“Augure”: Musician and artist Baloji’s magical real-life journey through the Congo

“Augure”: Musician and artist Baloji’s magical real-life journey through the Congo

You get more regularly August Feeling like you took malaria medicine while traveling to the Congo, which causes you to hallucinate. Realistic moments and stories alternate with fairytale scenes – Hansel and Gretel in the Congolese jungle – or scenes bordering on horror – the main character trapped in a religious mask having nails driven into it.

The debut of successful musician and multi-disciplinary artist Baloji is a magical and sobering journey. The film contains four storylines surrounding the characters who are viewed as “satanic” or “sinful” in the society they are born into. The first is about immigrant Kofi (Mark Zenga) who returns to his native Congo after eighteen years to propose to his white wife and pay a dowry. Although he does everything he can to meet the demands of his distant family, they constantly view him as possessed. The film also follows a young man, Paco (Marcel Otiti Kabia), who leads an urban gang wearing dirty pink miniskirts, and the tragic history of Kofi's cold mother, Majila, is also discussed. They are all suffering from superstition and conservatism and are looking for a way out in their own way.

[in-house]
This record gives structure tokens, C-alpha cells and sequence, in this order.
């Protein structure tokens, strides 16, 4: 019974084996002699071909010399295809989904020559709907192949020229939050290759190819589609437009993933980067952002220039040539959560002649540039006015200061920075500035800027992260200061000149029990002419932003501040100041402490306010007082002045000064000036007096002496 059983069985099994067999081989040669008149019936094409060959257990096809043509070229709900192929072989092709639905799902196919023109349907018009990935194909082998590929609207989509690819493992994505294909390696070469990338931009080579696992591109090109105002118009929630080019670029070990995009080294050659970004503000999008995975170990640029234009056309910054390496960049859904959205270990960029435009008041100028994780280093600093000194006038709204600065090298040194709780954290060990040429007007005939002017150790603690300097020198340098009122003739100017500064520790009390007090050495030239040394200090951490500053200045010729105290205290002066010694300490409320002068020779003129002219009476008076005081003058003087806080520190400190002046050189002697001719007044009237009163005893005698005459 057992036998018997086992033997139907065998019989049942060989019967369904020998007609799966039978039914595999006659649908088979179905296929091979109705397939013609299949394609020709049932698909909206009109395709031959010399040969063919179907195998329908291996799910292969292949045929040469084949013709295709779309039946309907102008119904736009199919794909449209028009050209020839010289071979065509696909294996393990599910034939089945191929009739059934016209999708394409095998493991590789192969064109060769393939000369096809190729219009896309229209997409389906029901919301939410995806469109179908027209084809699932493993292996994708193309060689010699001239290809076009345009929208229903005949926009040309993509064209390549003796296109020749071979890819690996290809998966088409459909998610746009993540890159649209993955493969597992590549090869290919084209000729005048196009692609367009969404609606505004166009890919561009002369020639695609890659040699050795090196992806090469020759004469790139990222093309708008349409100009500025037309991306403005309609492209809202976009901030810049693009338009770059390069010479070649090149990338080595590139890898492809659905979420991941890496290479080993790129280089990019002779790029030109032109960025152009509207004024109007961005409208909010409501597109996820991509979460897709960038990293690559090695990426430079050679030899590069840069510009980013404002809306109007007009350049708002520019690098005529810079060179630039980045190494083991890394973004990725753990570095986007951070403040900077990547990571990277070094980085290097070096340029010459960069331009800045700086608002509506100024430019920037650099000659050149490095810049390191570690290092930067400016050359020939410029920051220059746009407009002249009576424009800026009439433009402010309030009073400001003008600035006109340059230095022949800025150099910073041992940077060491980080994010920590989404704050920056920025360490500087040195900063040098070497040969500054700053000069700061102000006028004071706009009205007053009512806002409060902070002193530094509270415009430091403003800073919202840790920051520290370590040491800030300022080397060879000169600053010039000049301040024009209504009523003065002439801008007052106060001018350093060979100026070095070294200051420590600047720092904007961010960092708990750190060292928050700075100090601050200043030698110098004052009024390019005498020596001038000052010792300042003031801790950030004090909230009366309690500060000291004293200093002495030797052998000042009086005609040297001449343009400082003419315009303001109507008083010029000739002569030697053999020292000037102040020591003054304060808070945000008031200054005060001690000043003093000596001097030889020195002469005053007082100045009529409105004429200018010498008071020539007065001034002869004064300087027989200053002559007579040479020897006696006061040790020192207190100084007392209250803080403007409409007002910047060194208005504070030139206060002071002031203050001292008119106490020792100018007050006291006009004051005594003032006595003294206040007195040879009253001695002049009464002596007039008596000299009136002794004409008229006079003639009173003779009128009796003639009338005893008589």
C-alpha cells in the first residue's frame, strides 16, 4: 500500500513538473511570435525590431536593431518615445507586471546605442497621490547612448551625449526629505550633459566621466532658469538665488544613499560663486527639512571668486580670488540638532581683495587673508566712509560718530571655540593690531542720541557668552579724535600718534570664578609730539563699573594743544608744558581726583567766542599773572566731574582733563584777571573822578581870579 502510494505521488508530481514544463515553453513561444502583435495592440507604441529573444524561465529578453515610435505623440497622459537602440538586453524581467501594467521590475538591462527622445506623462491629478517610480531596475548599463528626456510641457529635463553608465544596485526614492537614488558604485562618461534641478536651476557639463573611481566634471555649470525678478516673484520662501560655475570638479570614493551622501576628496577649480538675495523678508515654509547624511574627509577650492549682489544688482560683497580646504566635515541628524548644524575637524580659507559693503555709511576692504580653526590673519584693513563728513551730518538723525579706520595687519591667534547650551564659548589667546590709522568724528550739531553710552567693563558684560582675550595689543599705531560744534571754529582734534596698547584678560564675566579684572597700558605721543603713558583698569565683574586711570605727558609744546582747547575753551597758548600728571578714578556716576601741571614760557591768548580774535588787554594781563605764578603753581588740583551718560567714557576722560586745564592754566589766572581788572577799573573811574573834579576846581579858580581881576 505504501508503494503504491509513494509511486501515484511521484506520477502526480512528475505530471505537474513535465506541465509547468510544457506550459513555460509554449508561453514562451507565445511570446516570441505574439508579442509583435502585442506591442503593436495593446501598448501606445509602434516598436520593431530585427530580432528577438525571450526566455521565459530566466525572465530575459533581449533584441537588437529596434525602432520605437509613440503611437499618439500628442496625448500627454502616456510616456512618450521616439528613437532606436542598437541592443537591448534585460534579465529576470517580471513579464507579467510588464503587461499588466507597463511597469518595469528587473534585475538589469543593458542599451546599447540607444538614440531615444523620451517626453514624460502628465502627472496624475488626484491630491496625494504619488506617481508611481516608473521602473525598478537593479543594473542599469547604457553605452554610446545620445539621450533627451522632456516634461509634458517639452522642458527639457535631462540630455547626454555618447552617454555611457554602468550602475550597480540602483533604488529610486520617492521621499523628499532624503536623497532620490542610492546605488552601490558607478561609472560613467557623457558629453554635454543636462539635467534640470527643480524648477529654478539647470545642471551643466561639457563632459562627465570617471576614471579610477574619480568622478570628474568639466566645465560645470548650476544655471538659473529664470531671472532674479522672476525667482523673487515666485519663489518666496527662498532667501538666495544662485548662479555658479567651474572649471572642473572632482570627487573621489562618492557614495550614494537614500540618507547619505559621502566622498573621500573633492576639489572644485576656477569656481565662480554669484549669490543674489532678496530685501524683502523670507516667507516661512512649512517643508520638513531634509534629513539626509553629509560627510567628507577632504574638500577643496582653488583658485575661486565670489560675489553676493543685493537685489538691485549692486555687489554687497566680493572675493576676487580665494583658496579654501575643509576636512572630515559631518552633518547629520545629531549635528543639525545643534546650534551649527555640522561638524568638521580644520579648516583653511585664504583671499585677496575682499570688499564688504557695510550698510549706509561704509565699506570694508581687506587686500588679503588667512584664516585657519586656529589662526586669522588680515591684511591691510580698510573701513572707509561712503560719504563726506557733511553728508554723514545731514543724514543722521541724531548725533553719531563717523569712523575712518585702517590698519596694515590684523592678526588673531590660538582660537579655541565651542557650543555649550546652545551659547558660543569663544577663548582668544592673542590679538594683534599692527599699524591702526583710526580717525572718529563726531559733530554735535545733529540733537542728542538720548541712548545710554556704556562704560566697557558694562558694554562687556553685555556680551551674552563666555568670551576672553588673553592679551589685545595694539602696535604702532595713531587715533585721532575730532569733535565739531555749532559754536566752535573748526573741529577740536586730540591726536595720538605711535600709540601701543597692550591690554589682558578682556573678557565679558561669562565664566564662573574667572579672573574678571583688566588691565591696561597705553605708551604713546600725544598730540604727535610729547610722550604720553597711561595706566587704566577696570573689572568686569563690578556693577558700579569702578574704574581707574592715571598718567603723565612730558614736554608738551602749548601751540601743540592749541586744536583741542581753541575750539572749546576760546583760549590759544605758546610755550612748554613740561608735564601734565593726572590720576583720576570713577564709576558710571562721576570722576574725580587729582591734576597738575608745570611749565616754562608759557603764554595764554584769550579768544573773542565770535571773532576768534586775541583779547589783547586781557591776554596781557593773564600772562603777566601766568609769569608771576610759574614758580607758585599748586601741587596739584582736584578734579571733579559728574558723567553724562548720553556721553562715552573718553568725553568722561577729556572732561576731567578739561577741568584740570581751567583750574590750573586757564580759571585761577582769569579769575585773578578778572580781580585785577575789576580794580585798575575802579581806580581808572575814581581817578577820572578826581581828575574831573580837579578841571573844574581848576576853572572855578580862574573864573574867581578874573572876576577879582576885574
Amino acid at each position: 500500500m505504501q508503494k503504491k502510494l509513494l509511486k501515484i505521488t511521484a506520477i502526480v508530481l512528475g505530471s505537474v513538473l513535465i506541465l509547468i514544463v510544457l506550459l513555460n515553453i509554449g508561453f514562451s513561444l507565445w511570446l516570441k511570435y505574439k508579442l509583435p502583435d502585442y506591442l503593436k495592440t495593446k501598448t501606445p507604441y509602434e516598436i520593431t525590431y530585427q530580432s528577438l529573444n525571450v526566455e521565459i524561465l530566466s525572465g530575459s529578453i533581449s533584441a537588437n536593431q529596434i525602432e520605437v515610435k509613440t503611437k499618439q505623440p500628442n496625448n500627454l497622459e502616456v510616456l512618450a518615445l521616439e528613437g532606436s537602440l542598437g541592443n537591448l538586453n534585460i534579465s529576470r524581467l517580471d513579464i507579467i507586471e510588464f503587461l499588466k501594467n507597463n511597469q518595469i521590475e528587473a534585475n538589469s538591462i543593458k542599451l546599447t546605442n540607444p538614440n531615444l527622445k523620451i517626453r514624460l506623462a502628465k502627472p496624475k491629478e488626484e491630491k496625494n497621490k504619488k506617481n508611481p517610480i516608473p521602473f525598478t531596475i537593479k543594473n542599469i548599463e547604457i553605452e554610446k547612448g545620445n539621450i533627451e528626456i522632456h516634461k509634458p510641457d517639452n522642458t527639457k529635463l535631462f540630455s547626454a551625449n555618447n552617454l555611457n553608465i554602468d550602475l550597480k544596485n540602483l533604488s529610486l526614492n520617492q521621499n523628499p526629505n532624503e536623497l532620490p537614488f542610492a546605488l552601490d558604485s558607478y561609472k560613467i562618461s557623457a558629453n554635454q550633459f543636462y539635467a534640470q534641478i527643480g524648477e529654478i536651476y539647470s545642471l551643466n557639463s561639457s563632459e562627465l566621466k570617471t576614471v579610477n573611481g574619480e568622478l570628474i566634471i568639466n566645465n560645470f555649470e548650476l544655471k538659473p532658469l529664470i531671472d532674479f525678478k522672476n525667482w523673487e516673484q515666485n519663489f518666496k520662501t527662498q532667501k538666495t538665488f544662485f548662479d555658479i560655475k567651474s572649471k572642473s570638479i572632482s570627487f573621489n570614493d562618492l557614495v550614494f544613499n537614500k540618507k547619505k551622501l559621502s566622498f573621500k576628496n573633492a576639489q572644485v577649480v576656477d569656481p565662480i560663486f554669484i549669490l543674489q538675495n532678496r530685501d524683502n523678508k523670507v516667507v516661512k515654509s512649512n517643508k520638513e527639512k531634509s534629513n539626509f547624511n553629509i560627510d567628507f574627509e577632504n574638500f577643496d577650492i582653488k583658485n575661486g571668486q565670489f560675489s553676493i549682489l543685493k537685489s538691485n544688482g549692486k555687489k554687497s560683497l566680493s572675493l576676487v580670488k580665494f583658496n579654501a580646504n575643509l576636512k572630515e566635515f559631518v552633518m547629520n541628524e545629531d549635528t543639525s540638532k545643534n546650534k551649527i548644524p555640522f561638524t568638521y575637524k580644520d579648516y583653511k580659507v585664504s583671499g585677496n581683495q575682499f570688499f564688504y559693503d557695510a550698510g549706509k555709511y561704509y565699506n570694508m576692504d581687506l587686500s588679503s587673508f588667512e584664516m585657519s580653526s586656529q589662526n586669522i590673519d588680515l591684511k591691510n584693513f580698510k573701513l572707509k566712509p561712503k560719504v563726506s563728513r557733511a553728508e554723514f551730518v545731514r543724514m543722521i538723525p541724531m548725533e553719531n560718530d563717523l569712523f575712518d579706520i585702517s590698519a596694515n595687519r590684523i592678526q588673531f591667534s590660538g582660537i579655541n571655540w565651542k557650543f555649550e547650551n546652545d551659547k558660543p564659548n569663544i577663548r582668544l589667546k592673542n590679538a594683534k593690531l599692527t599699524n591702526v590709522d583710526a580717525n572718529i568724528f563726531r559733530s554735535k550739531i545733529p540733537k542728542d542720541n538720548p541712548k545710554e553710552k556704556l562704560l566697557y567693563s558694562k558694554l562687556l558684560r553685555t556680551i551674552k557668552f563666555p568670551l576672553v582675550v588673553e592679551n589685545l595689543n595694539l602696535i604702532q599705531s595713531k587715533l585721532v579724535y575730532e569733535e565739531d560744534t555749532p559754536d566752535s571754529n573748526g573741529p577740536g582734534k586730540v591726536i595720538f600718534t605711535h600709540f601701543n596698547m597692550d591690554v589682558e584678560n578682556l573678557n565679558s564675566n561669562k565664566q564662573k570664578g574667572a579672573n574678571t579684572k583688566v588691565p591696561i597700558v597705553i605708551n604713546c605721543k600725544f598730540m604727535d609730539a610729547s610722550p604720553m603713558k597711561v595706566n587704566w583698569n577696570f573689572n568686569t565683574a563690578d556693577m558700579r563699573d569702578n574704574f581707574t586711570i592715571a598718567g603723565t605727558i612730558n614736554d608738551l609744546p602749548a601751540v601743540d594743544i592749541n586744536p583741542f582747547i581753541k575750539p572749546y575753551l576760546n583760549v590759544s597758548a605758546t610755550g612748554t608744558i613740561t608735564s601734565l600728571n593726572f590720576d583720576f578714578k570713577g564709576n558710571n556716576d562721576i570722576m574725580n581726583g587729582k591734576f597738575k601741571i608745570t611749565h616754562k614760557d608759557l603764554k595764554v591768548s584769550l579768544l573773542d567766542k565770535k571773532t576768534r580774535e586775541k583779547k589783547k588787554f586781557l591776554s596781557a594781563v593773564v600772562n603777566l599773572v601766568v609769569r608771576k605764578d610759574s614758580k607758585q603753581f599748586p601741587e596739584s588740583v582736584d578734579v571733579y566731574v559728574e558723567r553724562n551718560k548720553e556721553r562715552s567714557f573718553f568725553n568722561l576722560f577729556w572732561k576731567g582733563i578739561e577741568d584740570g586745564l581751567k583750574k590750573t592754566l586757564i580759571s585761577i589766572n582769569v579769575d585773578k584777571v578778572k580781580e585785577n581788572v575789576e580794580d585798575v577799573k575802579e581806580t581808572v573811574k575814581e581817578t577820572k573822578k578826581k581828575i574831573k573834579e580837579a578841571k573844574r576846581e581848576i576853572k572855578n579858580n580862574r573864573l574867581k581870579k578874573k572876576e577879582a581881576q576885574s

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An interview with director Baloji about his first film “Augure”

You'll immediately understand why this debut was chosen for Cannes. Not only does Baloji venture into current and harsh themes: the divided identity of the African diaspora, and the impact of tradition and colonialism in a film that offers no clear insights, but it feels like a compelling and fascinating experience whose images and questions are often beautiful. It pops up in your head later. Just like the earworms that Baloji is sometimes able to produce as a musician; Numbers like “Indian winter”where you start dancing almost automatically and only later realize that the text is about the culture shock of Africans arriving in Europe.

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